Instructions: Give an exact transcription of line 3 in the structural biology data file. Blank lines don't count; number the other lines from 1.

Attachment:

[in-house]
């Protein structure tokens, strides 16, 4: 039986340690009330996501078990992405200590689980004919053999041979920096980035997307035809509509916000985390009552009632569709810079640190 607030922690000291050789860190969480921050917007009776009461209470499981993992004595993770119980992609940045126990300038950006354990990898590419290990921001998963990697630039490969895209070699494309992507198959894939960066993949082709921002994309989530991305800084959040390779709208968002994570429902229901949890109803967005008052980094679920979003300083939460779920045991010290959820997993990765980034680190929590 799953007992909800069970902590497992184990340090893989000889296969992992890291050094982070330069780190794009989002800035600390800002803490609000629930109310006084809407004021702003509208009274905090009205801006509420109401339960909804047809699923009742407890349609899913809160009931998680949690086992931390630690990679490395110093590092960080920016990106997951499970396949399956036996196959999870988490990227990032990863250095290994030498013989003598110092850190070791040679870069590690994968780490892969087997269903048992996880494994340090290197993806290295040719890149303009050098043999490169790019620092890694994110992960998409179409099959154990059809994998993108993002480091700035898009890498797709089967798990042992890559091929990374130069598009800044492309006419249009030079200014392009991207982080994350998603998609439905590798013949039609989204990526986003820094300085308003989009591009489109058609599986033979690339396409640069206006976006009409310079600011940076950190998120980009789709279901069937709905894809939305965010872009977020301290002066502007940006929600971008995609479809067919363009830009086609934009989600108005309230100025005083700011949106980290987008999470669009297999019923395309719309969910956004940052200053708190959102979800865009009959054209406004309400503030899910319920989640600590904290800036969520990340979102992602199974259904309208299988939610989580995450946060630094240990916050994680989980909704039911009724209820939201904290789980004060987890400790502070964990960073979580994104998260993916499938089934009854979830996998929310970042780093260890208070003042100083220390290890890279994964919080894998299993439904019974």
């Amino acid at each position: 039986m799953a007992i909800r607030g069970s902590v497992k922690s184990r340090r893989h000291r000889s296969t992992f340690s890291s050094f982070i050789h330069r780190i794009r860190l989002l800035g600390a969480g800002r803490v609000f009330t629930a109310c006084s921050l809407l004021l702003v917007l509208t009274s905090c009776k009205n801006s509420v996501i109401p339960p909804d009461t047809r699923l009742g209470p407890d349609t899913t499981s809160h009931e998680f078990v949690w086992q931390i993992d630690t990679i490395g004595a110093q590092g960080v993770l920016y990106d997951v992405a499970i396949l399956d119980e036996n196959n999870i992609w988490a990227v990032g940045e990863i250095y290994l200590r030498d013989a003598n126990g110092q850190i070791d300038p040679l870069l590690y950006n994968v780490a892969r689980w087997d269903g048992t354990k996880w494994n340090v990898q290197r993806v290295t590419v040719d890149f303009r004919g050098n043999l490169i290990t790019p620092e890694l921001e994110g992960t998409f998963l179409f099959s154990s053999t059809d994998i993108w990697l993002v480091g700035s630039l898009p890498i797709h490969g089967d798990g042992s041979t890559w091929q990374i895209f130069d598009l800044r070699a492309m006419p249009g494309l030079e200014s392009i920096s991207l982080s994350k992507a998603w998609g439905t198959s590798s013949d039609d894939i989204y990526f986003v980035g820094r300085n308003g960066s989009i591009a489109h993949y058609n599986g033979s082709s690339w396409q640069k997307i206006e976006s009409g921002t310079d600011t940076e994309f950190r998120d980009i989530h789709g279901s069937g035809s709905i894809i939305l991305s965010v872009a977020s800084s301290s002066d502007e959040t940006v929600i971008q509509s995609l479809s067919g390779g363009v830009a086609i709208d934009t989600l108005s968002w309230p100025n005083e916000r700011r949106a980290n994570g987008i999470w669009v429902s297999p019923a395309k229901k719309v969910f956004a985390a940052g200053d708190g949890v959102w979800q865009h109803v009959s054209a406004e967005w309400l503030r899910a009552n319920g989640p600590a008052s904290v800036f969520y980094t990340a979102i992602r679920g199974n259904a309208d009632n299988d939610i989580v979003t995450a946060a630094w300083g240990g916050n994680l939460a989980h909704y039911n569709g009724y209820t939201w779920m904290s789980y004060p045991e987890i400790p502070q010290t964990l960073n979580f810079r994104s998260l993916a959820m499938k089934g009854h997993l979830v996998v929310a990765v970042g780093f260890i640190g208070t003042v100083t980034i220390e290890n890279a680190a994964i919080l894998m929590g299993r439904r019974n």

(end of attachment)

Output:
């Amino acid at each position: 039986m799953a007992i909800r607030g069970s902590v497992k922690s184990r340090r893989h000291r000889s296969t992992f340690s890291s050094f982070i050789h330069r780190i794009r860190l989002l800035g600390a969480g800002r803490v609000f009330t629930a109310c006084s921050l809407l004021l702003v917007l509208t009274s905090c009776k009205n801006s509420v996501i109401p339960p909804d009461t047809r699923l009742g209470p407890d349609t899913t499981s809160h009931e998680f078990v949690w086992q931390i993992d630690t990679i490395g004595a110093q590092g960080v993770l920016y990106d997951v992405a499970i396949l399956d119980e036996n196959n999870i992609w988490a990227v990032g940045e990863i250095y290994l200590r030498d013989a003598n126990g110092q850190i070791d300038p040679l870069l590690y950006n994968v780490a892969r689980w087997d269903g048992t354990k996880w494994n340090v990898q290197r993806v290295t590419v040719d890149f303009r004919g050098n043999l490169i290990t790019p620092e890694l921001e994110g992960t998409f998963l179409f099959s154990s053999t059809d994998i993108w990697l993002v480091g700035s630039l898009p890498i797709h490969g089967d798990g042992s041979t890559w091929q990374i895209f130069d598009l800044r070699a492309m006419p249009g494309l030079e200014s392009i920096s991207l982080s994350k992507a998603w998609g439905t198959s590798s013949d039609d894939i989204y990526f986003v980035g820094r300085n308003g960066s989009i591009a489109h993949y058609n599986g033979s082709s690339w396409q640069k997307i206006e976006s009409g921002t310079d600011t940076e994309f950190r998120d980009i989530h789709g279901s069937g035809s709905i894809i939305l991305s965010v872009a977020s800084s301290s002066d502007e959040t940006v929600i971008q509509s995609l479809s067919g390779g363009v830009a086609i709208d934009t989600l108005s968002w309230p100025n005083e916000r700011r949106a980290n994570g987008i999470w669009v429902s297999p019923a395309k229901k719309v969910f956004a985390a940052g200053d708190g949890v959102w979800q865009h109803v009959s054209a406004e967005w309400l503030r899910a009552n319920g989640p600590a008052s904290v800036f969520y980094t990340a979102i992602r679920g199974n259904a309208d009632n299988d939610i989580v979003t995450a946060a630094w300083g240990g916050n994680l939460a989980h909704y039911n569709g009724y209820t939201w779920m904290s789980y004060p045991e987890i400790p502070q010290t964990l960073n979580f810079r994104s998260l993916a959820m499938k089934g009854h997993l979830v996998v929310a990765v970042g780093f260890i640190g208070t003042v100083t980034i220390e290890n890279a680190a994964i919080l894998m929590g299993r439904r019974n």